FMT LETTER: From Scott Thong, via e-mail
If the newly-amended Evidence Act is all that the media reports make it out to be, then its many loopholes and oversights will be a source of more evil than good. Do the crafters of the amendment really have so little idea as to how the Internet really works?
First as many have already noted, it is all too easy to hack or impersonate someone’s account and post offensive material under his or her name. What is to stop unscrupulous persons from starting unauthorised blogs or Twitter accounts under the name of a rival businessman, politician or even competitor for a girl’s affections?
In fact, these days it’s as easy as waiting for a co-worker you dislike to leave his smartphone unattended for a short while, and then using it to issue death threats against the boss! Meanwhile, it will be all too difficult for the sabotaged person to prove that he did not actually post those remarks himself.
Has the government so quickly forgotten their little spat with hacker group Anonymous? When the Malaysian Communications and Multimedia Commission (MCMC) announced they were banning several file-sharing sites back in June 2011, Anonymous responded by hacking into government websites and defacing them. It was the most that the government could do to claim ‘victory’ since the damage was easily reversible.
But what if hacking ends up having far longer lasting, deeper reaching repercussions… Courtesy of the Evidence Act?
Imagine if after the Act lands an innocent blogger in hot water, the accounts of several prominent persons – say, an outspoken former Prime Minister’s blog, or the current Home Minister’s Twitter feed – inexplicably call for mass racial and religious violence. Will the Evidence Act then be applied in a similar manner, without prejudice between well-connected politician and resourceless layperson?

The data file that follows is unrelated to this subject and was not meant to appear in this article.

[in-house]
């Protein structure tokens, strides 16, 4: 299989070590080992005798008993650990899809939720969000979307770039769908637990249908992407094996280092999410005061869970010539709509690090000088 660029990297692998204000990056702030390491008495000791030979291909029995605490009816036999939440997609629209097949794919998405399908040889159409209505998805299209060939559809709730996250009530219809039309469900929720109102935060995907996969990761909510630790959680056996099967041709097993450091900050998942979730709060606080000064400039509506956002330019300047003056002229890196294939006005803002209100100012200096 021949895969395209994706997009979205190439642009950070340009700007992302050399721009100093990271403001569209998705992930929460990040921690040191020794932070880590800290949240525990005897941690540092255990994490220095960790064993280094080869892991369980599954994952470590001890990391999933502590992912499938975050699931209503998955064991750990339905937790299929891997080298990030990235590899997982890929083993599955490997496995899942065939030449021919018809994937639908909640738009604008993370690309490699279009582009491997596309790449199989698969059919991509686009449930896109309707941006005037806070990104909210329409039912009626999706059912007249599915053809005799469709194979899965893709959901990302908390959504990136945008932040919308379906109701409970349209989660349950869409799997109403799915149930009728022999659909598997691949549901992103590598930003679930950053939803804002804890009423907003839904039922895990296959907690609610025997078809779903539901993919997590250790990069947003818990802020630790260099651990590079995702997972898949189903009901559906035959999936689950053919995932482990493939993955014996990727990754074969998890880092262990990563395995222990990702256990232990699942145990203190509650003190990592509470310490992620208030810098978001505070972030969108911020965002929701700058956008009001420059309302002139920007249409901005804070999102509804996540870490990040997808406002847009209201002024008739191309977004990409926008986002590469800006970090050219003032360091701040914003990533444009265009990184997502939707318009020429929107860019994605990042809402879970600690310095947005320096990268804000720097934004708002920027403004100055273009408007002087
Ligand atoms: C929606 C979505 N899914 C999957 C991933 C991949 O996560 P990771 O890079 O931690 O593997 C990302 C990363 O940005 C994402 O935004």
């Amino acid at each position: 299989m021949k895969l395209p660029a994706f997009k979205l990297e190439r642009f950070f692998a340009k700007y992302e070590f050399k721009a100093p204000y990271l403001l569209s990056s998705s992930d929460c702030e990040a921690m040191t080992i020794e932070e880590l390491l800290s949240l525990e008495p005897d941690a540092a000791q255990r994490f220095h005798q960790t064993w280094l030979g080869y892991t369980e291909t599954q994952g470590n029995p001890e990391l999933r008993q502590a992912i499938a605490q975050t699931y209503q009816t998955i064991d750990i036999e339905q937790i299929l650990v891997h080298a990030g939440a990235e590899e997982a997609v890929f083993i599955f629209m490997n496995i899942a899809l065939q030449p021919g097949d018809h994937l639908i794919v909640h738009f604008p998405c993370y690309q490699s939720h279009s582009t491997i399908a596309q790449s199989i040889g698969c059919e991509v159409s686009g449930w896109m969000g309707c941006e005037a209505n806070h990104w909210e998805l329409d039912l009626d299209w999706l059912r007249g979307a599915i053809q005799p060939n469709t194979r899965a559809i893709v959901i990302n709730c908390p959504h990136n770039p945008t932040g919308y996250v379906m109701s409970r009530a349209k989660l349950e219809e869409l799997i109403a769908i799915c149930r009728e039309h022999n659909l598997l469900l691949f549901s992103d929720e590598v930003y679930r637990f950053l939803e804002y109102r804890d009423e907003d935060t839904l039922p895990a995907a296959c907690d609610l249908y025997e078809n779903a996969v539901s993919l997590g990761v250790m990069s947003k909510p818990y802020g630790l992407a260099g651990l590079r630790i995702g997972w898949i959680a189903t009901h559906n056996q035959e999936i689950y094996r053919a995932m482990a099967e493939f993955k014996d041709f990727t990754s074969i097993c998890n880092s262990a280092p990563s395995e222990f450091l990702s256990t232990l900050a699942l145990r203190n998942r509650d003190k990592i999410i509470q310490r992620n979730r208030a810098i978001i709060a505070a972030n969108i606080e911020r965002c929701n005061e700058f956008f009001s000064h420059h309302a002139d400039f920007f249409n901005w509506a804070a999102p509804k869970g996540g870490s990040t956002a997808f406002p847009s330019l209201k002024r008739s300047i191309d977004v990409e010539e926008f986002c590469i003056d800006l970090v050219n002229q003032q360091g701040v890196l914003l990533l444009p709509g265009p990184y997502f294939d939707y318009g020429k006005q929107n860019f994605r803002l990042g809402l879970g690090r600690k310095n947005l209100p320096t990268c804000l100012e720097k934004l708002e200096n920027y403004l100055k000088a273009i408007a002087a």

(By the way, just to clarify: This is a logical prediction, not a threat. Also, for the answer to the above question, see the anecdote about Teresa Kok below.)
Second, I am vehemently against the caveat that gives blog owners little or no recourse when offensive comments are posted on their sites. If it is easy enough for even unskilled persons to hack or hijack an account, it is even easier to sabotage someone’s blog or social website.
Imagine if several disgruntled individuals wanted to take down Malaysiakini or Malaysia Today – even temporarily – or give them countless legal and law enforcement hassles for years on end. All they would need to do is fill the comments section of every page with slurs and then quickly alert the police, complete with screen captures of their handiwork as evidence.
In fact, such a case has happened before in the US new media. A member of prominent blog waited until the wee hours of the morning to post extremely offensive, racist comments at a rival website (under a false name of course). He then boasted to his readers about how the moderators of the website were ‘racists’ because they allowed the disparaging comments to remain visible for hours.
Of course, the moderators of the website were sound asleep in bed at the time! By the time they got to the office and deleted the ugly remarks as per usual practise, the damage had already been done. Thankfully for them, the US does not have an Act that unfairly places the burden of ‘guilty until proven innocent’ on the accused!